I need to finish this up soon. Hopefully before New Years, but most definitely before I start to teach in the Spring. At least this year my kids are both in school full time. Fortunately, the words are coming to me fairly well now that I’m almost done. I just need to simplify some things so it doesn’t end up being 300,000 words!

My working title has been A Brave New Whirl but now that I am splitting it in two, I will call the first story The Jubilation of the Southern Cross and the second book Hearthsong. The first is the name of the starship. The second is the name of the duchy on Kingdome Come where the story takes place.Cover Version 02

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About AmyBeth Inverness

A writer by birth, a redhead by choice.
This entry was posted in Commentary & Musing, Writing and tagged , , , , , , , , , . Bookmark the permalink.

2 Responses to About Damn Time

  1. Looking at lists of divisors such as http://primefan.tripod.com/Phi500.html, there aren’t many options. If you want quarters, you need a timebase with 4 as a factor. If you want thirds, you need 3 as a factor. For both, you need 12 as a factor. If you want something different from 12 or 24, it comes at a price, generally a tradeoff between math with larger numbers (like 60) or an awkward lack of small divisors.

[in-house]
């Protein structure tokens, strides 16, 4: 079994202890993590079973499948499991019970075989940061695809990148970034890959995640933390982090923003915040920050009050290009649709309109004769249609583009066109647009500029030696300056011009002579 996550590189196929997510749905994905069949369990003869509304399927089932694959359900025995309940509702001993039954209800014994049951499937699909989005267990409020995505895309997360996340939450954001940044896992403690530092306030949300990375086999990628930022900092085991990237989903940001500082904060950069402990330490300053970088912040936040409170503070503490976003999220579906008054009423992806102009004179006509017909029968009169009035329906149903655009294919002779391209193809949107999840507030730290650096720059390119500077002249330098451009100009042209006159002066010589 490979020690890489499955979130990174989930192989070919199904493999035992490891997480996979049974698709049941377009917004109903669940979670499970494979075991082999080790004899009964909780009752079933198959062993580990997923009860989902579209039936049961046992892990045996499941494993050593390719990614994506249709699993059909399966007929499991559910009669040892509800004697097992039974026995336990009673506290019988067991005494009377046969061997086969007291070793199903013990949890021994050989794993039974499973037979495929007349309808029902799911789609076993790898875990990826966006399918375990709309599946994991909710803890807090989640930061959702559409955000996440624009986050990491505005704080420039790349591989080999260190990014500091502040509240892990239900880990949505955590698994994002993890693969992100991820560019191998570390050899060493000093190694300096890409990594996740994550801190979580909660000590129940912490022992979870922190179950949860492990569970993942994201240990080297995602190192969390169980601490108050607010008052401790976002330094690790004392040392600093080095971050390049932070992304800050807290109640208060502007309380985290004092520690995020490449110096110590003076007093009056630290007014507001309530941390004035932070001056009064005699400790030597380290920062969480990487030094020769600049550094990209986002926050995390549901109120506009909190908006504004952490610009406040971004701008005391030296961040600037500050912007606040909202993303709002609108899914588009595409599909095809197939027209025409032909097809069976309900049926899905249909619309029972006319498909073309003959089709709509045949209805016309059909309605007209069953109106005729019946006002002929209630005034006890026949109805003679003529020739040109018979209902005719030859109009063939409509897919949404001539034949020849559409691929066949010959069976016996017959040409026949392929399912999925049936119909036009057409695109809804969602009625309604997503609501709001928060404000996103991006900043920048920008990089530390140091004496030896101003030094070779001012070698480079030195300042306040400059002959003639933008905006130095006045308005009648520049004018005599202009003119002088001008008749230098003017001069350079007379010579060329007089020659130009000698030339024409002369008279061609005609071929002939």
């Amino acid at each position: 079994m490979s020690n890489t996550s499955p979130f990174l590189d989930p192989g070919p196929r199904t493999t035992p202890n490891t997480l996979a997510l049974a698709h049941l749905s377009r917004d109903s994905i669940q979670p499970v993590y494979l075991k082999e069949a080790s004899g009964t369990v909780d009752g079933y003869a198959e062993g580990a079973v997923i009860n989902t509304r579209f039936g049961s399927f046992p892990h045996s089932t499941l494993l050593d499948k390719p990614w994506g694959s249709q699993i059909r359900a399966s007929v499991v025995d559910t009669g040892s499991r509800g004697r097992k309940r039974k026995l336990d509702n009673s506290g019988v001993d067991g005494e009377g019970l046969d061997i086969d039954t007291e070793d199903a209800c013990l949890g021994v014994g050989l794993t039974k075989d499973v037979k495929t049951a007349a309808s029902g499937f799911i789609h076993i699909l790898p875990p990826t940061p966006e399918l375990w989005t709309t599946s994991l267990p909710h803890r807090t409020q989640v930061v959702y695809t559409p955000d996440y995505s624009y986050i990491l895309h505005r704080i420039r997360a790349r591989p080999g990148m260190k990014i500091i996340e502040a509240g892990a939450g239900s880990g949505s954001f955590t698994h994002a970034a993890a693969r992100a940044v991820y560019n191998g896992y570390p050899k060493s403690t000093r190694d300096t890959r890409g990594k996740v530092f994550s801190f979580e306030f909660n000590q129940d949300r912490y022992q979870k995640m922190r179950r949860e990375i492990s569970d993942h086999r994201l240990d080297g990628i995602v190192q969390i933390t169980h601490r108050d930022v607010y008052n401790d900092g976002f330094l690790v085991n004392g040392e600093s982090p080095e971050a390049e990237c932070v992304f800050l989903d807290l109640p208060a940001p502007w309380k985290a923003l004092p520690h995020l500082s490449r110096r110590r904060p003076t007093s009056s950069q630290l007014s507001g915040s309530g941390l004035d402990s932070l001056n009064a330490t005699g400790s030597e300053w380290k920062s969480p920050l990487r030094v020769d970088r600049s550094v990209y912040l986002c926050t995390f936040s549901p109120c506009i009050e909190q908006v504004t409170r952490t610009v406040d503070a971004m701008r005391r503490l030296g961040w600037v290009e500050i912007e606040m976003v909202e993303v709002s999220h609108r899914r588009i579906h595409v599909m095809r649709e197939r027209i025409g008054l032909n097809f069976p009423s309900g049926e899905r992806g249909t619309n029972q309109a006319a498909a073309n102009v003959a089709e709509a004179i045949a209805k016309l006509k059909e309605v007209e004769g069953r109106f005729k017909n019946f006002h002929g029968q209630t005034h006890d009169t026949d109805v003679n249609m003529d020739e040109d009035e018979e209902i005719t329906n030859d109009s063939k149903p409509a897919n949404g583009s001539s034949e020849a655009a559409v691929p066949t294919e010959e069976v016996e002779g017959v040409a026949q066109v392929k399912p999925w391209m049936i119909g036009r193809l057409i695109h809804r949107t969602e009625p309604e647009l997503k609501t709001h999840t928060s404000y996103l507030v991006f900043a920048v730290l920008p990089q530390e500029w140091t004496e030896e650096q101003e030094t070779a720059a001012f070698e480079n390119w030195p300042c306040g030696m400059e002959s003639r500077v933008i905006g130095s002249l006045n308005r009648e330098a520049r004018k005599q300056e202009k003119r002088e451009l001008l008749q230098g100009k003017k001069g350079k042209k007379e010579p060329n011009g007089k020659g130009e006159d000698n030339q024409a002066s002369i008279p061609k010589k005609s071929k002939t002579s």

If you want the half day evenly divided by 4, to get that clock face symmetry you alluded to, you need a timebase with a multiple of 8. Excluding 24, the most convenient ones are 16 and 32, which preclude taking thirds. Do you need thirds? Probably not. Do you need 4-way rotational symmetry? Probably not.

    And decimal (base 10) is overrated. Base 12 (and 24) are easier, since thirds and quarters are integers.

    But I’d go with 20, and get to work. Every world has a different day and year (and moons have a natural month), and no one rationally expects the Universe to make the math easy for us.

    • I think at some point in the story (or perhaps in another…) I’ll allude to the fact that not only do different planetary colonies keep time in different ways, but the subject is hotly debated.

      I’ve also considered using a base 8, which is a perfect cube of 2 and symbolic for this world in other ways (8 moons, 8 divisions of government, etc.)